One hundred years after Guttenberg’s death, an elaborate postal system was in place, printed maps replaced hand-drawn maps and newspapers followed shortly after.

Caused large-scale printing. NEWSPAPERS began to flourish as did sailing and navigation.

The suppression of newspaper to the colonists along with the enormous stamp tax of 1765 precipitated the revolution against England and the formation of a BILL OF RIGHTS guarantying FREEDOM OF THE PRESS.

LARGE-SCALE PRODUCTION OF NEWSPAPERS was very effective in widening markets and commercial trade.

ADVANTAGES OF NEWSPAPERS OVER OTHER MEDIA

Portability: Newspapers are a portable medium.

Variety: Cover a variety of events and features, more than other media.

Indexed content: Quick source of information.

Depth coverage: Room for lengthy, in-depth treatment, unlike radio or TV.

RAILROADS helped to develop metropolitan centers. Small cities became dwarfed by larger cities and small communities began to fade.

Innis claims that the monopoly of communication based on the eye and reading hastened the development of a new competitive type of communication based on the ear.

 

TELEPHONE

SOUND RECORDING TECHNOLOGY

The Recording Industry, as with all mass media, has been built on technological advances and breakthroughs, beginning with Thomas Edison's mechanical phonograph. Today, the technology is all electrical and digital.

 

Vibration-Sensitive Recording

1877 Thomas Edison applied for a patent for a talking machine, using the trade name, Phonograph, which was taken from the Greek Words meaning "to write to sound".

Electromagnetic Recording

Magnetic Tape was developed in Germany and used to broadcast propaganda in WW11.

In 1945 American troops brought the t4echnology home and Ampex began building recording and payback machines.

Vinyl Recordings and Microgrooves

Peter Goldmark, chief engineer at Columbia Records, was listening to a 78-rpm recording of Brahms's Second Piano Concerto. The concerto was divided into 6 discs, 12 sides. Fed up with flipping discs, Goldmark calculated a slower spin with narrower grooves.

1948 the long-playing record was introduced which contained up to 25 minutes of music.

RADIO

In 1873 a young Italian named Marconi , made radio a practical application of theories developed by a group of physicists.

On December 12, 1901, Marconi stood on Signal Hill in Newfoundland and received the Morse code signal fir the letter "S" from Cornwall, England.

On Christmas Eve, 1906, he broadcast music and voices to ships at sa.

Marconi patented his invention at sea, not knowing the full potential and force of the innovation he had invented.

 

Solved the problems of rapid production and distribution

Eclipsed space and transformed time, obliterating memory, and reducing the message to the hour and to the minute.

The spoken language promoted nationalism. Literacy no longer a serious barrier. To such an extent, radio is still used to over throw existing governments by amassing the working proletarian classes. Second World War intensified the medium of radio. Radio covered vast areas, overcame the division of classes.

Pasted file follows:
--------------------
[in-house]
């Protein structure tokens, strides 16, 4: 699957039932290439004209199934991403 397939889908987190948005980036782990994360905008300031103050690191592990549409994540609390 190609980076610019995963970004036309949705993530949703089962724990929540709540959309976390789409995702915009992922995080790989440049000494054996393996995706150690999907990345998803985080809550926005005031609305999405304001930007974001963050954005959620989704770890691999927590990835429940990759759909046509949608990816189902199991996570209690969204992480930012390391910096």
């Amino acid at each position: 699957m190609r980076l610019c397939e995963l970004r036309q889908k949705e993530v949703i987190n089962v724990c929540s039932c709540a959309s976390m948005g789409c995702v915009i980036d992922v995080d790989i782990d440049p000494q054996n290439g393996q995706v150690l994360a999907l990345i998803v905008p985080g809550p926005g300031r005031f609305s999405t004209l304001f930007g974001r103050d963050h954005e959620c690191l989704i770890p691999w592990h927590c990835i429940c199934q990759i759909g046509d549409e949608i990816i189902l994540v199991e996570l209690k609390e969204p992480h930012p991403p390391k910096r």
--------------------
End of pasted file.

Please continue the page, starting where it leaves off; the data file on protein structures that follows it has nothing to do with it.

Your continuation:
MOVING PICTURES

The technical heritage of motion pictures is photography.

1727 discovery that light caused silver nitrate to darken was basic to the development of motion picture technology combined with the human phenomena called persistence of vision.

(The human eye retains an image for a fraction of a second).

1877 wager on whether horses ever had all of their legs off the ground when galloping. (They do take all four legs off the ground at the same time).

24 cameras were set up by Edward Muybridge of California to show the Governor 24 sequential shots.

More significantly was the illusion of movement by flipping through the sequential photos.

1888 William Dickson of Thomas Edison laboratory developed the first workable motion picture camera.

He perfected his camera with George Eastman who had just introduced his Kodak camera.

The Lumiere brothers from France brought projection to moving pictures

1896, Edison recognized the commercial advantage of projection and patented the Vitascope projector which he put on the market.

During WW11film was a great tool for propaganda.

AIRPLANE

TELEVISION

In 1920 Vladimir Zworykin, a Westinghouse Physicist devised a vacuum tube that could pick up moving images and then display them electronically on a screen.

The picture quality was not sharp. Electrons were being shot on only 30 horizontal lines compared to 525 lines today.

The British introduced another type of system 3 years earlier.

Soon 10 commercial television stations were licensed, until energies were diverted into the WW11 war effort.

 

Solved the problems of rapid production and distribution.

Eclipsed space and transformed time, obliterating memory, and reducing the message to the hour, to the minute and to the second.

Modern media has widened the area of distribution but narrowed the range of response.

 

ROCKETS

SATELLITES

 

COMPUTERS

The world-wide web has emerged as the 8th major mass medium.

The Internet is the wired infrastructure on which Web messages move.

One way to understand the Web is to look at how major component function.

The Internet’s growing reach makes it increasingly attractive for advertising.

Transistors, or silicon chips, and fiber optic cable are two technical innovations that allowed for the Web’s invention.

Nonlinear communication is the heart of the Web as mass medium.

Major news media are using hypertext to revolutionize how news is told.

Many mass media are converging into digital forms.

The Web is inherently hard to regulate – as the CRTC is learning

Once again, we have eclipsed space and transformed time, obliterating memory, and reducing the message to the hour, and to the minute. Second, and nanosecond

ROCK - to the Bible - POST IT NOTE - DISK -CD.

But what about time? What will happen to the printed word in our libraries?

Our obsession with SPACE have led to various attempts to restore concepts of community as inherent in the middle ages.

Always a price to pay for technological advancement. Need to re-cultivate a sense of community, and the oral tradition.

Electronic bulletin boards, the Internet and INTERACIVITY

 

EACH CIVILIZATION HAS ITS OWN METHOD OF SUICIDE BASED ON A CHANGE IN TECHNOLOGY AND THE BIAS OF COMMUNICATION

Innis believed the tragedy of modern culture was its intrinsic tendency for the printing press and electronic media to reduce both time and space into commercialism and expansionism.

Innis's remedy was to reduce the control of modern technology.

Reestablish the oral tradition, create avenues for fuller democratic discussion and participation.

Reawaken memory, cultivate an interest in time and history and restore a liberal and humanistic outlook of the world.

SOURCES:

Creighton, Donald. (1957). "Harold Adams Innis: Portrait of a Scholar". Toronto

Innis, Harold. (1951). "The Bias of Communication".

Innis, Harold. (1950). "Empire and Civilizations".

Encarta 1998